Where the hell did this head-banging purple bird meme even come from

Where the hell did this head-banging purple bird meme even come from

A purple, head-banging bird is everywhere now. The popular pigeon has become a meme monster. The bird is the creation of illustrator and visual development artist Syd Weiler who unleashed the fowl upon the world after some unexpected inspiration. Weiler said she got the idea while visiting Minneapolis. "I had never thought about pigeons before. They're funny little birds. They have really shiny, colorful, almost rainbow-y feathers, but then they bob around and waddle and beg for food. The stickers have made their mark across Facebook, even, as noted by The Verge, invading Facebook comment sections of sites like Vox and The New York Times. The comments section on a recent post by Weiler shows that even the creator can't escape the monster meme. "[The trash doves] were made to make people laugh and make people happy," she says.

Searching for Video, Images, Audio, Gifs, Podcasts, Memes & Radio: a directory of search engines, finders & generators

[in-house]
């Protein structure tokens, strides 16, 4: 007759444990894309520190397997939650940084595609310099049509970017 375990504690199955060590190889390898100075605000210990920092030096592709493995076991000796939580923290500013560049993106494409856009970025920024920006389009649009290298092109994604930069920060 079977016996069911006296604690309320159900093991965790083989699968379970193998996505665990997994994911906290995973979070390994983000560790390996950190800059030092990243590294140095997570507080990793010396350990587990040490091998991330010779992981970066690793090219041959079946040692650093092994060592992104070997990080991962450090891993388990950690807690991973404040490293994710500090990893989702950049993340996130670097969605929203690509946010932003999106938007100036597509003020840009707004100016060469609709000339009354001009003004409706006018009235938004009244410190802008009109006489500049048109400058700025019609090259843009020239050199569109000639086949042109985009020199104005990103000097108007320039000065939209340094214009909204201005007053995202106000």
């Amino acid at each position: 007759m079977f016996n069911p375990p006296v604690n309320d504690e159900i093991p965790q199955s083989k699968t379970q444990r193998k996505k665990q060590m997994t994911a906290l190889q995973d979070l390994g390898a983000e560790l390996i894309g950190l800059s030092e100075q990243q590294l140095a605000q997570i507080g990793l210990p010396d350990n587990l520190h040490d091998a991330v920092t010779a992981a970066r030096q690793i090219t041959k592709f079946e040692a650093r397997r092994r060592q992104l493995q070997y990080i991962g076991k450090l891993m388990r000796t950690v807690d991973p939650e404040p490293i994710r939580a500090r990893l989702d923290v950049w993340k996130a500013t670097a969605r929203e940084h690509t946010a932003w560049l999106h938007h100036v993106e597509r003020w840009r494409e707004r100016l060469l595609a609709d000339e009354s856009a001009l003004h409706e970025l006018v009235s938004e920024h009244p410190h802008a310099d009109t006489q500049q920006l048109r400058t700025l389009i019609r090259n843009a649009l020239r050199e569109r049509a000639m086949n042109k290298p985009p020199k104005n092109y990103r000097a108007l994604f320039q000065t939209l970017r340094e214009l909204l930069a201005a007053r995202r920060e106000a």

Facebook’s rocket ship icon is a test flight for a secondary news feed
‘Bird Box’: Breaking Barriers in the Streaming World by Marketing Through Memes
The popular
The popular “Trash Dove” currently flooding Facebook. Image: Syd Weiler

A purple, head-banging bird is everywhere now. It’s on Facebook, YouTube, in the comments on New York Times stories and even in your texts. The popular pigeon has become a meme monster.

The bird is the creation of illustrator and visual development artist Syd Weiler who unleashed the fowl upon the world after some unexpected inspiration.

Weiler said she got the idea while visiting Minneapolis. “I was sitting by a pond … and there were just pigeons everywhere,” she said. “I had never thought about pigeons before. They’re funny little birds. They have really shiny, colorful, almost rainbow-y feathers, but then they bob around and waddle and beg for food. They’re like doves but they eat trash.”

She made the images of the bird, available on iOS 10, last year, creating them digitally based on her original drawings. She even streamed their creation live on Twitch.TV, where she’s a “full-time creative streamer,” creating art in front of viewers daily which, Weiler said, is “like monetizing a YouTube channel.”

COMMENTS

WORDPRESS: 0
DISQUS: 0